Iowa legislators create the State University of Iowa, the state's first public institution of higher education to provide teacher training for Iowa's growing population.

Five of the University’s first six degrees conferred are granted to teacher education graduates.

The University creates the nation’s first permanent college-level department of education. 

E. F. Lindquist, educational leader, scholar, inventor, and teacher, creates the Iowa Academic Meet, the impetus for the development of the world-renowned Iowa Testing Programs.

Iowa Testing Programs authors the first Iowa Tests of Basic Skills (renamed Iowa Assessments).

Iowa Testing Programs authors the first Iowa Tests of Educational Development.

E.F. Lindquist revolutionizes test scoring by inventing the first optical scanner, allowing tests to be accurately scored by high-speed equipment rather than by hand.

University establishes the first Rehabilitation Counseling program west of the Mississippi.

Iowa Testing Programs spins off America’s most widely accepted college entrance exam to American College Testing Program, Inc., now known as ACT.

Iowa Testing Programs spins off its test scoring operation and equipment to what is now Pearson Education, the largest test scoring and processing corporation in the world.

I-HELP established to offer continuing education credit for Iowa's helping professionals.

The Connie Belin and Jacqueline N. Blank International Center for Gifted Education and Talent Development established as Iowa’s first center for gifted education. The Belin-Blank Center becomes the most comprehensive center of its kind, now housed in the Blank Honors Center.

Center for Evaluation and  Assessment (CEA) begins conducting multiple forms of program evaluation and assessment.

ePortfolio to teach instructional technology, for use as an electronic assessment and job-seeking tool, and as a mechanism for building professional skills that easily transfers from the campus setting to the world of work.

The Belin-Blank Center establishes the National Academy of Arts, Sciences and Engineering (NAASE), the first program of its kind at a major state research institution to admit outstanding high school seniors as full-time students prior to high school graduation.

The Center for Advanced Studies in Measurement and Assessment (CASMA) begins interdisciplinary and international research-based initiatives, leading to advancements in the methods and practice of educational measurements and assessments.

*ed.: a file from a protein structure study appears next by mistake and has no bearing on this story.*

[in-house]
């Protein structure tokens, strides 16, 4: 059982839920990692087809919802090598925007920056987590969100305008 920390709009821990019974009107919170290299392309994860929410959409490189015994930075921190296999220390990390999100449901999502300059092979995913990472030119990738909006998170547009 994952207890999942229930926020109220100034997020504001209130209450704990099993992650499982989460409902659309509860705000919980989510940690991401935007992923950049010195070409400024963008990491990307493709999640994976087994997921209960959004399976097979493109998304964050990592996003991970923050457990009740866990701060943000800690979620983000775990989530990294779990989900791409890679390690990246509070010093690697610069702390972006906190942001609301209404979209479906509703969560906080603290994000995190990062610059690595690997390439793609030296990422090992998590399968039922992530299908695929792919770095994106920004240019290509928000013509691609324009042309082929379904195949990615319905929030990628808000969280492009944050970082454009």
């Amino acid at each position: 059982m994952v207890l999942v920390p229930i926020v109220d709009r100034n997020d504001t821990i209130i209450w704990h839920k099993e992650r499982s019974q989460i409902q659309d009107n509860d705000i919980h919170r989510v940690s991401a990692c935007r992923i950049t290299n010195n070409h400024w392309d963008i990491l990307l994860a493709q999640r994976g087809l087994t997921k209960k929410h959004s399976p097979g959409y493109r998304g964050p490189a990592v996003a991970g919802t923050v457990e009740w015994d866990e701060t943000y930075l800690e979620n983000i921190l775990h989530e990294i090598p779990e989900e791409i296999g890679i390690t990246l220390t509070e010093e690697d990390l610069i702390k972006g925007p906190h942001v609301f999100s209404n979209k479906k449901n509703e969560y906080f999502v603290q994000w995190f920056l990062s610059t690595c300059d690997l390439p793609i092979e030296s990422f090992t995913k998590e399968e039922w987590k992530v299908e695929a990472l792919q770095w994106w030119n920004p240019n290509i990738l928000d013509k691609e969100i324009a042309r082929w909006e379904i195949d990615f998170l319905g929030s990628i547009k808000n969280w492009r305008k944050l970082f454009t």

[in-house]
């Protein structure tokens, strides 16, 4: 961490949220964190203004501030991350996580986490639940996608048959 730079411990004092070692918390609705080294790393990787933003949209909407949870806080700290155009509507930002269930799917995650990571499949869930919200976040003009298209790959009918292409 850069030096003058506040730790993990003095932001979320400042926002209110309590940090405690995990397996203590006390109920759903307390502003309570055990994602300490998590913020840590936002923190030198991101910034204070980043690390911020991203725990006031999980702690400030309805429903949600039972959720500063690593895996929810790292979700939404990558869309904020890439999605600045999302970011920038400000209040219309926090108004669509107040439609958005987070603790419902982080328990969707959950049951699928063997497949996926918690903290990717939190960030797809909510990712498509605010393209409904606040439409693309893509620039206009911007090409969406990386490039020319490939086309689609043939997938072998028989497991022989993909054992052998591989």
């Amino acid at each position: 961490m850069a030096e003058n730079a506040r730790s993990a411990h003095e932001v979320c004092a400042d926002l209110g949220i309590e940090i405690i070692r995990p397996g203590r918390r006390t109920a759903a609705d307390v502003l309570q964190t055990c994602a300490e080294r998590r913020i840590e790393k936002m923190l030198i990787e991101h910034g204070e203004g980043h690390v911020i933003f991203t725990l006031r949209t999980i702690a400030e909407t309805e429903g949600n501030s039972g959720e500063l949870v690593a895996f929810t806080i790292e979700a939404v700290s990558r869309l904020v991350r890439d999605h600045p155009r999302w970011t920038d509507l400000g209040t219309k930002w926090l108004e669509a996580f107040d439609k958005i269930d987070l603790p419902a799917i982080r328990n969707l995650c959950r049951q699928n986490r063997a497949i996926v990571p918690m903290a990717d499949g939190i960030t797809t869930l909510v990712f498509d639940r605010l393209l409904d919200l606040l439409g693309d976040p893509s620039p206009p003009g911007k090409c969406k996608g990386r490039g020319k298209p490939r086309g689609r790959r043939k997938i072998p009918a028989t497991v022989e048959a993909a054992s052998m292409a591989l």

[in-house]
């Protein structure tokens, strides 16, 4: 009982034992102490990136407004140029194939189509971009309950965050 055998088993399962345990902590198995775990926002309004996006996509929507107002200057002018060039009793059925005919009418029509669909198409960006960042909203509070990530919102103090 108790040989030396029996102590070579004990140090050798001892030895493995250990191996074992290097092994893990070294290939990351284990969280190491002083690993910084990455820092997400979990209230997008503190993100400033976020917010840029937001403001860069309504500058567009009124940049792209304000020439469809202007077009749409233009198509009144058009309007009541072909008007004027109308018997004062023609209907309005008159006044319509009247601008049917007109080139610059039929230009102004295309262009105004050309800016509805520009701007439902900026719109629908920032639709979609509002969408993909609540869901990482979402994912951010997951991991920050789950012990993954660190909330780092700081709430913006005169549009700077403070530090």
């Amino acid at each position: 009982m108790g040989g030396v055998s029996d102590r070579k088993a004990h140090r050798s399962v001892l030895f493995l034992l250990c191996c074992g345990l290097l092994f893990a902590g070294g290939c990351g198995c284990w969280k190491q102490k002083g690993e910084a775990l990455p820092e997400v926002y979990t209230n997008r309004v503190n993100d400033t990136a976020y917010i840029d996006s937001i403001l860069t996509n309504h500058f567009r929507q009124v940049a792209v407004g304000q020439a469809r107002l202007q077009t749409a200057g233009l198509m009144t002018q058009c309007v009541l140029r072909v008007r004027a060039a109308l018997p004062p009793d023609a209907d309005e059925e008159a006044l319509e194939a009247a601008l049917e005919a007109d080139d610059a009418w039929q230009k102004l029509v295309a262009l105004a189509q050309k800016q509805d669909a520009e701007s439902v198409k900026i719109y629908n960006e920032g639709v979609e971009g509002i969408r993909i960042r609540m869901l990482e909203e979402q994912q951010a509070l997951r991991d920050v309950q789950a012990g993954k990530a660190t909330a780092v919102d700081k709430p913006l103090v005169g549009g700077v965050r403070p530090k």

Professor Ernest T. Pascarella, author of the field's most-cited book, launches the Center for Research in Undergraduate Education (CRUE), dedicated to the study of undergraduate education in America.

The Educational Leadership program becomes the University’s first to offer its entire program “live” online through real-time, web-based technology. Students have the option of completing coursework on campus or “live” on their own desktop computers.

The School Counseling program establishes the nation's first emphasis in gifted education.

The Belin-Blank Center establishes the Institute for Research and Policy on Acceleration, an international clearinghouse for the study of curricular acceleration for academically talented children.

UI REACH (Realizing Educational And Career Hopes) is the first program of its type at a major public university that educates young adults with cognitive and learning disabilities to reach their full potential through a two-year, campus-based, non-degree program. Students acquire skills necessary to become independent, productive adults living and working in the community. The program also trains future generations of educators to work with this population.

Iowa Testing Programs develops the HiSET™, a high-school equivalency test in conjunction with Educational Testing Service.

Project HOPE (Healthcare Occupations Preparation and Exploration) begins, connecting diverse middle school students to health science careers.

The College’s Office of Graduate Teaching Excellence becomes the nation’s first to offer a Graduate Certificate in College Teaching, preparing University of Iowa doctoral students to be successful teachers of adult learners.

The Belin-Blank Center’s National Institute for Twice Exceptionality is the nation’s first to focus on gifted students who have learning or social impairments.

The Teacher Leader Center is established to provide hands-on technology training, teacher workshops, and professional development.

Iowa Testing Programs develops the Iowa Assessments™ to assess student performance and college readiness.

The Iowa iPad Project, initiated with a gift from Linda Baker, gives future teachers the technology and training needed in 21st-century classrooms.

I-SERVE (Iowa Support, Education, and Resources for Veterans and Enlisted) is founded to provide resources and community for veteran students.

Partnership with the Kirkwood Regional Center provides new avenues for teacher preparation and collaboration.

Iowa Reading Research Center comes to College of Education.

Opening of the Linda R. Baker Teacher Leader Center and the new collaborative space housing the Educational Technology Center, I-SERVE, ICATER, and computer labs.

Inaugural meeting of the College of Education Advisory Board.

Belin-Blank Center establishes an early-entrance academy made possible with a gift from Mary Bucksbaum Scanlan.